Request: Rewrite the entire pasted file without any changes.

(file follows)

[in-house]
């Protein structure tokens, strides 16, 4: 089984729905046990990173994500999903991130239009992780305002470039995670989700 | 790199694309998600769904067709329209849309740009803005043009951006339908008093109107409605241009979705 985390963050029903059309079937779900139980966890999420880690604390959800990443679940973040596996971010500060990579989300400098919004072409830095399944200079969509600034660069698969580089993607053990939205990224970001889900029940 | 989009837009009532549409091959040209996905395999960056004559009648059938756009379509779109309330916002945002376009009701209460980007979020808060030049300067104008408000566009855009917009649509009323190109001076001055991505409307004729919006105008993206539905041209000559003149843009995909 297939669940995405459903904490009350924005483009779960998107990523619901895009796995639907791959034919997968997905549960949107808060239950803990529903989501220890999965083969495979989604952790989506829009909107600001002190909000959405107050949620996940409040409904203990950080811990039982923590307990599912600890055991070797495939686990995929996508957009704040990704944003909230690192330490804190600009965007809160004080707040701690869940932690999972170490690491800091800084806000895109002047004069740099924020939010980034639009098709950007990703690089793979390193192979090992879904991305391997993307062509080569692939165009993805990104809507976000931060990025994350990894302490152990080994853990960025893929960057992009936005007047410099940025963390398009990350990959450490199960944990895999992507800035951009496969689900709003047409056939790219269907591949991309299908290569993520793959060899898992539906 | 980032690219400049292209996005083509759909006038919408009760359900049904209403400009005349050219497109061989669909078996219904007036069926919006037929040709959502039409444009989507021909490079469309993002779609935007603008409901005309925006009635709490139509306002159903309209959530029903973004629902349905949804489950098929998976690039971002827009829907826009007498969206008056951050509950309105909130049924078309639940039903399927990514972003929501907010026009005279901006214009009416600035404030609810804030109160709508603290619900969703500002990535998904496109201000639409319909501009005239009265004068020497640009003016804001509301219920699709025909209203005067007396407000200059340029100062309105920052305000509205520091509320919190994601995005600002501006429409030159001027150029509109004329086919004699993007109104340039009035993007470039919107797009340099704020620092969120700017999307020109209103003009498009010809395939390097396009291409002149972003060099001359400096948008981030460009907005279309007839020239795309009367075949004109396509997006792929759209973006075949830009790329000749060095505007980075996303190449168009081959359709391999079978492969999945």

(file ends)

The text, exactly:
[in-house]
């Protein structure tokens, strides 16, 4: 089984729905046990990173994500999903991130239009992780305002470039995670989700 | 790199694309998600769904067709329209849309740009803005043009951006339908008093109107409605241009979705 985390963050029903059309079937779900139980966890999420880690604390959800990443679940973040596996971010500060990579989300400098919004072409830095399944200079969509600034660069698969580089993607053990939205990224970001889900029940 | 989009837009009532549409091959040209996905395999960056004559009648059938756009379509779109309330916002945002376009009701209460980007979020808060030049300067104008408000566009855009917009649509009323190109001076001055991505409307004729919006105008993206539905041209000559003149843009995909 297939669940995405459903904490009350924005483009779960998107990523619901895009796995639907791959034919997968997905549960949107808060239950803990529903989501220890999965083969495979989604952790989506829009909107600001002190909000959405107050949620996940409040409904203990950080811990039982923590307990599912600890055991070797495939686990995929996508957009704040990704944003909230690192330490804190600009965007809160004080707040701690869940932690999972170490690491800091800084806000895109002047004069740099924020939010980034639009098709950007990703690089793979390193192979090992879904991305391997993307062509080569692939165009993805990104809507976000931060990025994350990894302490152990080994853990960025893929960057992009936005007047410099940025963390398009990350990959450490199960944990895999992507800035951009496969689900709003047409056939790219269907591949991309299908290569993520793959060899898992539906 | 980032690219400049292209996005083509759909006038919408009760359900049904209403400009005349050219497109061989669909078996219904007036069926919006037929040709959502039409444009989507021909490079469309993002779609935007603008409901005309925006009635709490139509306002159903309209959530029903973004629902349905949804489950098929998976690039971002827009829907826009007498969206008056951050509950309105909130049924078309639940039903399927990514972003929501907010026009005279901006214009009416600035404030609810804030109160709508603290619900969703500002990535998904496109201000639409319909501009005239009265004068020497640009003016804001509301219920699709025909209203005067007396407000200059340029100062309105920052305000509205520091509320919190994601995005600002501006429409030159001027150029509109004329086919004699993007109104340039009035993007470039919107797009340099704020620092969120700017999307020109209103003009498009010809395939390097396009291409002149972003060099001359400096948008981030460009907005279309007839020239795309009367075949004109396509997006792929759209973006075949830009790329000749060095505007980075996303190449168009081959359709391999079978492969999945």